What is a 'Straight Line Basis'

A straight line basis is a method of computing depreciation and amortization by dividing the difference between an asset's cost and its expected salvage value by the number of years it is expected to be used. Also known as straight line depreciation or straight line amortization, this is the simplest depreciation method.

BREAKING DOWN 'Straight Line Basis'

In the world of accounting, there are many different conventions that are meant to better match sales and expenses to the period in which they are incurred. One convention that companies embrace is referred to as depreciation or amortization. Companies use depreciation for physical assets, and they use amortization for intangible assets such as patents and software. Both are conventions that are used to expense an asset over a longer period of time, not just in the period that it was purchased. In other words, companies can stretch the cost of assets over many different periods, which allows them to benefit from the asset without deducting the full cost from net income. The challenge is determining how much to expense. One method accountants use to determine this amount is referred to as the straight line basis method.

Straight Line Method Variables

Accountants like the straight line method because it is easy to use, renders fewer errors over the life of the asset, and expenses the same amount every accounting period. Unlike more complex methodologies, such as double declining balance, straight line is simple and only uses three different variables to calculate the amount of depreciation each accounting period. The first data point or variable is the cost of the asset. The second data point is the salvage value of the asset, or the value of the asset at the end of its useful life. The third data point is the number of years the asset is expected to be useful.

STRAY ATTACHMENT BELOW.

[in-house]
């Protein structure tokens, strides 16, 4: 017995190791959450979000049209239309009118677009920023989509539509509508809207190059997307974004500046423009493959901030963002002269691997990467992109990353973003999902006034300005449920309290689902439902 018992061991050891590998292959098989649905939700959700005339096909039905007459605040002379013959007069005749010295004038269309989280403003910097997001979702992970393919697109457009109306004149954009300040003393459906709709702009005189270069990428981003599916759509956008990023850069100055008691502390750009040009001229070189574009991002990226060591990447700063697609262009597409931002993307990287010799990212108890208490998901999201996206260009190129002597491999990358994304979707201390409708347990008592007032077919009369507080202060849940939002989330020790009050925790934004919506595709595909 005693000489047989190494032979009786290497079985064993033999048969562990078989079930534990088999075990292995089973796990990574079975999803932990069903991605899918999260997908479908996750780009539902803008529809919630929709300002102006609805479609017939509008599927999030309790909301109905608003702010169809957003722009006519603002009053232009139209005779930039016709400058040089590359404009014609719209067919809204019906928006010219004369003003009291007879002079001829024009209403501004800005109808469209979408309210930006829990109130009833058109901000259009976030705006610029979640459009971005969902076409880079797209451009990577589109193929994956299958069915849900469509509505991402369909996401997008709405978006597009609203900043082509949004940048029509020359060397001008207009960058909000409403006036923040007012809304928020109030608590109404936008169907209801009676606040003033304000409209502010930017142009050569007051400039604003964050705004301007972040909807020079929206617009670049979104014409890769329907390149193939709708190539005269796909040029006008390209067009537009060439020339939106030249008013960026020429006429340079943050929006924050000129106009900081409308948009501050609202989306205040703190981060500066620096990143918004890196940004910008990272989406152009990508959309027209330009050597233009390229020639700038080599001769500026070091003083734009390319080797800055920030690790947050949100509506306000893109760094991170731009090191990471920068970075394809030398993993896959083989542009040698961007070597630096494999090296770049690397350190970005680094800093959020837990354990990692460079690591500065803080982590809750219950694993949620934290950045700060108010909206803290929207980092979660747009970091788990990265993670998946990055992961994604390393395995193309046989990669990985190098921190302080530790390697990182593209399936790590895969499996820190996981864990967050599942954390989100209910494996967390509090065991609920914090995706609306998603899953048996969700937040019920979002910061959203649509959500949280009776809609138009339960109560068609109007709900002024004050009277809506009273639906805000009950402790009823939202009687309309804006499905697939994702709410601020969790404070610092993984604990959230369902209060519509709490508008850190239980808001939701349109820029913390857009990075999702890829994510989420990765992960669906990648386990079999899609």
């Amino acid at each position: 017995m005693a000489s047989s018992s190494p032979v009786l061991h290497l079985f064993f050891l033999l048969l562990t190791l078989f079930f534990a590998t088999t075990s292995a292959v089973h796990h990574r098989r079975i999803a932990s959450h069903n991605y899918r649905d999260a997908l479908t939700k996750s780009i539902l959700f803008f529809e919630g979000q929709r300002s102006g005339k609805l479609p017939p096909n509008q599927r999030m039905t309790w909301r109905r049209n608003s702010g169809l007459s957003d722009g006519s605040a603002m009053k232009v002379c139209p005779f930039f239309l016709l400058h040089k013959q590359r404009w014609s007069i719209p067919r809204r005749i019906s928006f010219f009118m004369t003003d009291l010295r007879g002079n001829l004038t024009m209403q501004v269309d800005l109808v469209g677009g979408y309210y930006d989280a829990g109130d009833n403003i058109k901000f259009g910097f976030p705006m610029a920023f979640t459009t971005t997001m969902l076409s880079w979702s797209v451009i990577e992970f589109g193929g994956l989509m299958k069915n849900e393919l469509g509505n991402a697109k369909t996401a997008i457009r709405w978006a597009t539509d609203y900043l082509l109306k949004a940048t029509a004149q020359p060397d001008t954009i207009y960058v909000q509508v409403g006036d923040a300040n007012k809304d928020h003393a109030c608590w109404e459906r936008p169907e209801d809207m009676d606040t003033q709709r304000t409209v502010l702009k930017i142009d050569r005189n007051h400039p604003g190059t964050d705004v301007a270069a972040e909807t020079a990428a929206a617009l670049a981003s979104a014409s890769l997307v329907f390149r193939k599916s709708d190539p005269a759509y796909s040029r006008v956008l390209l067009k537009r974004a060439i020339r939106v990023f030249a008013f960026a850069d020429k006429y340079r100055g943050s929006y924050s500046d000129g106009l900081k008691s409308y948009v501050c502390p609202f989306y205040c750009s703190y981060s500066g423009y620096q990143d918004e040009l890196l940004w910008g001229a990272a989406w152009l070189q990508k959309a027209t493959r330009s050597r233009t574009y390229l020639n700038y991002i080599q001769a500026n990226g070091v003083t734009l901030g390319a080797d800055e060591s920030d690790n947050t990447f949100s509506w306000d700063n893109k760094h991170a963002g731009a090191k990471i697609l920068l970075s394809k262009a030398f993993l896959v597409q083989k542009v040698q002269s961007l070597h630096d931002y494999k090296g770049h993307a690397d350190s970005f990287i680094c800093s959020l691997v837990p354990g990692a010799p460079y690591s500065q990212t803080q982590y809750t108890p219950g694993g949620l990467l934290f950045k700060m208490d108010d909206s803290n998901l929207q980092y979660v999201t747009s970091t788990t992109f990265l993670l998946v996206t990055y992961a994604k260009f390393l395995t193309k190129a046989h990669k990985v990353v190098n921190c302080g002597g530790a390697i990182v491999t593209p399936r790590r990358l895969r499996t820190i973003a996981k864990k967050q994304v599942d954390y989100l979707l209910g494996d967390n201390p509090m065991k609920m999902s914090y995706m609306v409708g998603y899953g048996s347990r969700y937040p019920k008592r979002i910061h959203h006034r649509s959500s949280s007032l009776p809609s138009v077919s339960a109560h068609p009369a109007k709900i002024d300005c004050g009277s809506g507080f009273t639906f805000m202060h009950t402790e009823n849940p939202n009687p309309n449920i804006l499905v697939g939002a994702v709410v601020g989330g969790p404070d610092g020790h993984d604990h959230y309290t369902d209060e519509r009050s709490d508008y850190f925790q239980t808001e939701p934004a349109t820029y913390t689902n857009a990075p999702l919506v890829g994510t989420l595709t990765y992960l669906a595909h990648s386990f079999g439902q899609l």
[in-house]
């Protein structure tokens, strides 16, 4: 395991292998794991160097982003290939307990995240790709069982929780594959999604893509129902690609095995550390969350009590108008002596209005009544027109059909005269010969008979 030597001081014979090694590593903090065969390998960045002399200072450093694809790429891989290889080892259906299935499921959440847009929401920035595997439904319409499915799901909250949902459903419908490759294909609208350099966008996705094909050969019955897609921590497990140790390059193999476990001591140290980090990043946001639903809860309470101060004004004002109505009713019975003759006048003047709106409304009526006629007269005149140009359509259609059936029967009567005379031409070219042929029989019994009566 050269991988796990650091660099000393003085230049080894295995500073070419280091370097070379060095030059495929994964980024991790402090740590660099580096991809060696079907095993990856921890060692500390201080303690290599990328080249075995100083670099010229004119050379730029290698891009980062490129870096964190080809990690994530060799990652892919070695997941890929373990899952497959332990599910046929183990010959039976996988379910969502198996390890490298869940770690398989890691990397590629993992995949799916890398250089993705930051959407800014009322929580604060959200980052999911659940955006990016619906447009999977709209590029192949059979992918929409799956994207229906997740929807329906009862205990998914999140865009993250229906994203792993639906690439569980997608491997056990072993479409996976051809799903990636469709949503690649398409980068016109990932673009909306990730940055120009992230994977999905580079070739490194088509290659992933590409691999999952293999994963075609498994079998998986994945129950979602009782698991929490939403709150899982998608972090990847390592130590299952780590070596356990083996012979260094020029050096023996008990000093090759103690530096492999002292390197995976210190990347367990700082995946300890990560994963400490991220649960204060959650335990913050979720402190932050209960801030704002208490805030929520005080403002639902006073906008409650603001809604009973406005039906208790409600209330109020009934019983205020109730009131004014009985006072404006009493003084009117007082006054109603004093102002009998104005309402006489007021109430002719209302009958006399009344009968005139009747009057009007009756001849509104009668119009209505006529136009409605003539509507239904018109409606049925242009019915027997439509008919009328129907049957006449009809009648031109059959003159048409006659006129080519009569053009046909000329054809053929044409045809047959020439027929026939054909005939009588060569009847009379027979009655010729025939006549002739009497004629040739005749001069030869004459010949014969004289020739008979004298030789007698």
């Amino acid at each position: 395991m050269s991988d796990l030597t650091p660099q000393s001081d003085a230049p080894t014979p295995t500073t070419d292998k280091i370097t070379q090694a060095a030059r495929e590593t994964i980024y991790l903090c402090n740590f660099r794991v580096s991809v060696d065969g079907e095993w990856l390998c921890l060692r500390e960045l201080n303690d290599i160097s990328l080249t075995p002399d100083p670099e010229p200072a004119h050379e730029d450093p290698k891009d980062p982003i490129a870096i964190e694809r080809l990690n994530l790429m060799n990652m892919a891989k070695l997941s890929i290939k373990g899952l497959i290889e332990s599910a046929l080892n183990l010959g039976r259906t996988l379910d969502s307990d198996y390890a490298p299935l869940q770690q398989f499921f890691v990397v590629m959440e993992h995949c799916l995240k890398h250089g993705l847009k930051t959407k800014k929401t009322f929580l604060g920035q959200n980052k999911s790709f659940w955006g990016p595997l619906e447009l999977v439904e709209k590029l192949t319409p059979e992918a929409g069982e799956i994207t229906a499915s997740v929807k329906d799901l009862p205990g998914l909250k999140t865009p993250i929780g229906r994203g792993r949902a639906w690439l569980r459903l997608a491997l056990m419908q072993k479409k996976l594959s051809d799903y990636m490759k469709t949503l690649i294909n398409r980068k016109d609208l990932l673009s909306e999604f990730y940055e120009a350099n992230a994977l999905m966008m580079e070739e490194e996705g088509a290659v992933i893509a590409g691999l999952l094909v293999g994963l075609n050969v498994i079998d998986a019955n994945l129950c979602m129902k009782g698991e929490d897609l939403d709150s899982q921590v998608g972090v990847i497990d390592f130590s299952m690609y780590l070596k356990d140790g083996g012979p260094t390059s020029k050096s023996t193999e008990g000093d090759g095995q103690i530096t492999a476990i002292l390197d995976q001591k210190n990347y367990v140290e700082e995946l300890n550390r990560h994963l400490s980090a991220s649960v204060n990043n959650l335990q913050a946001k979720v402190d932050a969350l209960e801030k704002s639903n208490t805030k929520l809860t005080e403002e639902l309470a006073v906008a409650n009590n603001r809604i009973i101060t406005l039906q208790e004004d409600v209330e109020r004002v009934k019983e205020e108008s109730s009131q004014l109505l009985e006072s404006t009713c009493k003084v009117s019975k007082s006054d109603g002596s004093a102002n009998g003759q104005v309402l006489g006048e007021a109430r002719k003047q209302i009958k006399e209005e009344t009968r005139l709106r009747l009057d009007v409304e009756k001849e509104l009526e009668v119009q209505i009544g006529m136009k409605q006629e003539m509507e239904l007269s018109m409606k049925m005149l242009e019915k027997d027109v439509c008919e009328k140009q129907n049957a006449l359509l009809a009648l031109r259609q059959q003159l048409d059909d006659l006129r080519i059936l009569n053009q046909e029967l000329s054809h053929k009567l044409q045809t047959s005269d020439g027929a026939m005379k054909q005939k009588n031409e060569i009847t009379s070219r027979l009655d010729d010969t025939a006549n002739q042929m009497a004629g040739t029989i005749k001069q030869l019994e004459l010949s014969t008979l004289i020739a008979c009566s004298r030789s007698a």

Straight Line Example

For this example, assume Company A buys a piece of equipment for $10,500. The equipment has an expected life of 10 years and a salvage value of $500. To calculate straight line depreciation, the accountant must divide the difference between the salvage value and the cost of the equipment, also referred to as the depreciable base or asset cost, with the expected life of the equipment. The answer is $10,500 minus $500 divided by 10, or $1,000. This means that instead of writing off the full cost of the equipment in the current period, the company only has to expense $1,000. The company will continue to expense $1,000 to a contra account, referred to as accumulated depreciation, until $500 is left on the books as the value of the equipment.

  1. Accumulated Depreciation

    The cumulative depreciation of an asset up to a single point ...
  2. Salvage Value

    The estimated value that an asset will realize upon its sale ...
  3. Depreciated Cost

    Depreciated cost is the original cost of a fixed asset less accumulated ...
  4. Carrying Value

    An accounting measure of value, where the value of an asset or ...
  5. Unit of Production Method

    The unit of production method calculates depreciation when the ...
  6. Capitalize

    An accounting method used to delay the recognition of expenses ...
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